posted in: Aging, Fiction, Poetry | 0

Oh, for Pete’s sake! Works by Peter Lucas, Kimberly Peterson and Peter Hornbostel.
7 minutes


We were so busy celebrating the start of 2023 a couple weeks ago that we totally forgot that January 8-14 was National Pizza Week! We apologize to those of you that tuned in that week expecting to hear fine literature about pepperoni and anchovies and the relative merits of New York versus Chicago style. To make up for that omission, this edition of Burning Bright features Petes, writers who have Pete in their names.  

Peter Lucas said, after remembering ads from his childhood about a device that let you throw your voice, “I spent the afternoon drive trying my best to sound words with the nasty five — b, f, m, p, & v — without moving my lips. Doesn’t take much to amuse a 73-year-old retiree.” Here’s Peter Lucas’s poem “Ventriloquist.” 

The bow-tied ventriloquist lobs his voice — a parabola of syllables —
over the field for his puppet boy 
to grab and mouth as though his own.  
But like a sun-blinded outfielder, boy stops. Still staring up as all  
the vowels, nouns and verbs, fall about his feet, unspoken, unheard.  
His bow tie bobbing on his Adam’s apple, the man berates & scolds the boy,  
who points to a winged-boy in the cloudless sky, then holds out his arms and spins about  
like the winged-boy kettling up like a kestrel in lazy graceful spirals to the sun.  

“Ventriloquist,” Peter Lucas, from Passager Issue 67

Kimberly Peterson said that after her husband died and she started dating again, she found that the rules had changed. Here’s her poem “Scratched & Dented.” 

His condo now serving as a dusty closet,  
he proposes a merger of house- 
holds, to cut costs, of course. 
The only ring he offers her,  
burned into his mahogany coffee table  
by a candle wick blazing so blood  
orange, it scorched through its holder.  

Much of her newer furniture is relegated to the basement.  
He refers to When Harry Met Sally and wagon 
wheel table kicked to the curb to justify 
defending his male treasures. His end  
tables were scratched by barn  
tabbies matted with manure when  
he accepted them from a blond ex,  
one in a litter of feral lovers.  

A connoisseur of slightly damaged, 
he picked her from a line of speed 
daters, plump, potato-eyed, middle-aged women, bruised  
by first marriages, ripe 
with lowered expectations.  

It’s years before he trusts her sand- 
paper against the furniture’s rough edges.  
The knot she finds beneath 
the coffee table burn is like the one 
tied around his tongue by his father’s  
belt buckle.  

He continues to Han Solo reply I know  
to all her I love yous, despite the  
softness she sees edging 
his soapstone eyes.  

Although House and Home 
never features their décor, she relishes  
her coups de coeurs when she sees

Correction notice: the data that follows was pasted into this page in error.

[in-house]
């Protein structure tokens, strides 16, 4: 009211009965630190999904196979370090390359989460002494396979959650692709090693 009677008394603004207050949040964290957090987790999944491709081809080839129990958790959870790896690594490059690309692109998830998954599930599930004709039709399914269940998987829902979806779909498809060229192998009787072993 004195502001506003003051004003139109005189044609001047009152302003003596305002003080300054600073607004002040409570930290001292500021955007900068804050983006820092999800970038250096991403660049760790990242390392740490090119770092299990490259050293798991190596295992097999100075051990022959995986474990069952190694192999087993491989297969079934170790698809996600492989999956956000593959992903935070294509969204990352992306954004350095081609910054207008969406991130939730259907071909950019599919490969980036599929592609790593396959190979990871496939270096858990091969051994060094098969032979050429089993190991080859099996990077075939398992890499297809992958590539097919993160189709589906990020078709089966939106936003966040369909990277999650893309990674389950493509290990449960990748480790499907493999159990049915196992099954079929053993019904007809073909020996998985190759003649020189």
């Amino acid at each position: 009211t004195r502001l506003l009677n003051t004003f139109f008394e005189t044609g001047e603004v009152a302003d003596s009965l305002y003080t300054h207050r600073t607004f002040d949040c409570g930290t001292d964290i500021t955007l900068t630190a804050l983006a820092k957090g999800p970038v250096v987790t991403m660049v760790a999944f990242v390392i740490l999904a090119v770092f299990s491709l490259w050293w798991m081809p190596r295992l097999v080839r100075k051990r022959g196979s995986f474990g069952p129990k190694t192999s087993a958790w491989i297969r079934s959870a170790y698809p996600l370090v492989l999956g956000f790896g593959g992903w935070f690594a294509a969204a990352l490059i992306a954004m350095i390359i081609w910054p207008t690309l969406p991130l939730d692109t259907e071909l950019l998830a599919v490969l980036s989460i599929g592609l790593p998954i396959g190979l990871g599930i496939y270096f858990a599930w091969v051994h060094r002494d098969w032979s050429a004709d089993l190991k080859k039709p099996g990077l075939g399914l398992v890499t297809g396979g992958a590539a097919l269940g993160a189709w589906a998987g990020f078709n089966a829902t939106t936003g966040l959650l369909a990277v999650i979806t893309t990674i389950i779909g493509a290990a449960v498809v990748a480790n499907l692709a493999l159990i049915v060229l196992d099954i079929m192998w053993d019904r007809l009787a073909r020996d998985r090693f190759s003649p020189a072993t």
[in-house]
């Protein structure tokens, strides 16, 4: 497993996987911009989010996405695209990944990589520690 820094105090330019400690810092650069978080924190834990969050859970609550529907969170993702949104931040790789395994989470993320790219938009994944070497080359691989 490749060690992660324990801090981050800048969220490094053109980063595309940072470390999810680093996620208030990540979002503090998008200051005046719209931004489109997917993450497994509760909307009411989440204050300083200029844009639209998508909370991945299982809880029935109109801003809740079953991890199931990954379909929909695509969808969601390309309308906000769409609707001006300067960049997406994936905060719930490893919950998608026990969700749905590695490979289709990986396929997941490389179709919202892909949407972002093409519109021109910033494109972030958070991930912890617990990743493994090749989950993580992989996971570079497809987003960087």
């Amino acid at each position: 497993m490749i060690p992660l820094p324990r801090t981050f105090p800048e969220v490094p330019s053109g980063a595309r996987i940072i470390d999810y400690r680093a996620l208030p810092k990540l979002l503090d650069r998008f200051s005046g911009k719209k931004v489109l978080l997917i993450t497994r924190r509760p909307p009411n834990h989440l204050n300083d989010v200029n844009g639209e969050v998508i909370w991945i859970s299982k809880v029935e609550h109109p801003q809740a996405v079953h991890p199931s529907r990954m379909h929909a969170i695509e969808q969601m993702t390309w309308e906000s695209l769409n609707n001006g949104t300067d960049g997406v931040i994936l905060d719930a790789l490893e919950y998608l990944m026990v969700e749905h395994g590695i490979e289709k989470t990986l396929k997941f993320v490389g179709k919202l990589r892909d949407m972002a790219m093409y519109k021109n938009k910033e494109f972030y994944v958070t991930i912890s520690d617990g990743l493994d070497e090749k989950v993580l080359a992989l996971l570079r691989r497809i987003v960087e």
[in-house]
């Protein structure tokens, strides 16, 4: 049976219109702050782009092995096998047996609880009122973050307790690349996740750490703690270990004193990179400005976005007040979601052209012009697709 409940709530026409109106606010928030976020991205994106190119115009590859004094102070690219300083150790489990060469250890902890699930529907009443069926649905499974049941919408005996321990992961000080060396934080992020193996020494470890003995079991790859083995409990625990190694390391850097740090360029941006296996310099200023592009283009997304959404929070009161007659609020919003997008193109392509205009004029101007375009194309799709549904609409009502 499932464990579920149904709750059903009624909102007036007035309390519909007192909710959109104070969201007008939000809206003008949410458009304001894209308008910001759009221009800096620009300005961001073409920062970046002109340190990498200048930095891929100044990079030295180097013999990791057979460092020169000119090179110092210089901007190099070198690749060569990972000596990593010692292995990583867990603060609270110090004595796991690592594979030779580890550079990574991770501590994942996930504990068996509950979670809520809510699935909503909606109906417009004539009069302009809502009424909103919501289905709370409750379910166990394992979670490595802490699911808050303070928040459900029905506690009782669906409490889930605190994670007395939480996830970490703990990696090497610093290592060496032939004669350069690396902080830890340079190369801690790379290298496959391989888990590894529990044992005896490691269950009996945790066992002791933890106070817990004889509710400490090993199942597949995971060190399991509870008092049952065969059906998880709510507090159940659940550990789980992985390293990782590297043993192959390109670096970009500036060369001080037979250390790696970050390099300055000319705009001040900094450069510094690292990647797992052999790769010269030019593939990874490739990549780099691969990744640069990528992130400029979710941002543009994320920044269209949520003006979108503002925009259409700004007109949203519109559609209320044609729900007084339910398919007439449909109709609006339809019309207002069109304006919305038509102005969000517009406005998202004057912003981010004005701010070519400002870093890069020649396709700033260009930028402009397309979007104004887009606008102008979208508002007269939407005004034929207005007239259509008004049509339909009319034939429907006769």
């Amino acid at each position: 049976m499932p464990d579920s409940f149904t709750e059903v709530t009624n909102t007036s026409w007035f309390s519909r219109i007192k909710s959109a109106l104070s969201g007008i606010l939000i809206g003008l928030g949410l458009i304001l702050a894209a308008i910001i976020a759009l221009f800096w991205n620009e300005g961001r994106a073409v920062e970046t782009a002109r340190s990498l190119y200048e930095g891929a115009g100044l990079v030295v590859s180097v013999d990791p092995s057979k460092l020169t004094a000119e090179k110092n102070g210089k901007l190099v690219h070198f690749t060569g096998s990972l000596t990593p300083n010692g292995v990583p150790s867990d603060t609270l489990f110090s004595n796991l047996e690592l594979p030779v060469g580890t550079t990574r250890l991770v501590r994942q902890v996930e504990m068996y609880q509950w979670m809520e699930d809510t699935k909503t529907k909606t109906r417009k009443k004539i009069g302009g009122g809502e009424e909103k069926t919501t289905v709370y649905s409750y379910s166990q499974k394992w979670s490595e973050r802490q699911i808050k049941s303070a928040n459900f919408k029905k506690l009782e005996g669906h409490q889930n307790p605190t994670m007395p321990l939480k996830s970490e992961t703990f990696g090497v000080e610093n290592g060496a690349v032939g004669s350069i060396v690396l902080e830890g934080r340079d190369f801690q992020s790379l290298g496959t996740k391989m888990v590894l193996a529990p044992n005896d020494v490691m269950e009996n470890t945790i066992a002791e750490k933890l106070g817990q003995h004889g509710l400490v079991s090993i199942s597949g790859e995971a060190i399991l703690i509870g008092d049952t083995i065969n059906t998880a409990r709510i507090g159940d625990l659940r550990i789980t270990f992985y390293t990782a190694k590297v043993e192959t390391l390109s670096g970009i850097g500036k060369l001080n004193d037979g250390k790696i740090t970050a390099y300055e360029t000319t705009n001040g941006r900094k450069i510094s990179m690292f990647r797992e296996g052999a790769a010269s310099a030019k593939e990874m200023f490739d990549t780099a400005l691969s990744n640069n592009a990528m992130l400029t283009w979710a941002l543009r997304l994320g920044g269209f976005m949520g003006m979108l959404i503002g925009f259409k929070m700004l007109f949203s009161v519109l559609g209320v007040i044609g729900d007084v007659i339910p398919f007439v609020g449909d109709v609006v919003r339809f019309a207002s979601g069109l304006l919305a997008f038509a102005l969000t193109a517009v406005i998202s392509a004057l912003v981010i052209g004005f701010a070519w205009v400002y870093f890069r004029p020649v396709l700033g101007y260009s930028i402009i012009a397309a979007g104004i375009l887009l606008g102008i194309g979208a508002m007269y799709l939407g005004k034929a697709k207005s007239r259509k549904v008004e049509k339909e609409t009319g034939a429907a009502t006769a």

their eclectic collection of dented  
furniture together.  

Kimberly Peterson’s “Scratched & Dented” from Passager Issue 67

Peter Hornbostel said he wrote “Bolero” in Brazil’s former mining town of Ouro Preto while sitting on a wall outside the beautiful old Sao Francisco church. Here are some excerpts — ever so slightly edited to make them work without the rest of the story. 

Joao Custodio dos Santos and Teresinha moved around the floor with the grace 
and elegance of dancers who had danced together for decades. In fact, they had . . .

“Joaquim,” said Teresinha’s mother to her husband one Saturday night some twenty-five years ago, “perhaps we should take Teresinha with us to the bolero tonight.”  

As soon as the family entered the hall and sat down, a young man came over to the table . . . “Would the senhorita care to dance?” Joao dos Santos asked Teresinha. Teresinha shook her head a vigorous no but her mother quickly answered, “Oh, she’d be delighted.”  

And so Teresinha obediently stood up and walked out onto the floor with the young man.  

And so, every Saturday night for the last twenty-five years he and Teresinha had danced together at the bolero on the second floor of number 132 in the Rua Sao Jose. Physically, they didn’t fit together very well – one about five feet tall and the other almost six, but they danced so well together that no one noticed. 

Joao Custodio was holding in his arms the slimmest, most graceful woman 
in the hall. And they had never been out together.  

“Well,” he thought, “it’s now or never.”  

He gracefully moved Teresinha closer to him, so that her left ear was close to his mouth.  

“Would you like to have dinner with me on Monday?” he said.  

For the first time in almost twenty-five years, Teresinha’s right foot stepped too close to his left foot, his foot bumped her middle toe, and for a moment, they stumbled out of beat.  

“No,” she said, and spun out to her left, although he hadn’t signaled a spin.  

“Thank God,” he said. “Me neither.”  

She spun her body back close to his, their feet back in perfect harmony with the rhythm. “But we can dance,” she said.  

Excerpts from Peter Hornbostel’s story “Bolero” from Passager Issue 52

To subscribe to or learn more about Passager and its commitment to writers over 50, go to You can download Burning Bright from Spotify, Apple and Google Podcasts and various other podcast apps. 

For Kendra, Mary, Christine, Rosanne and the rest of the Passager staff, I’m Jon Shorr.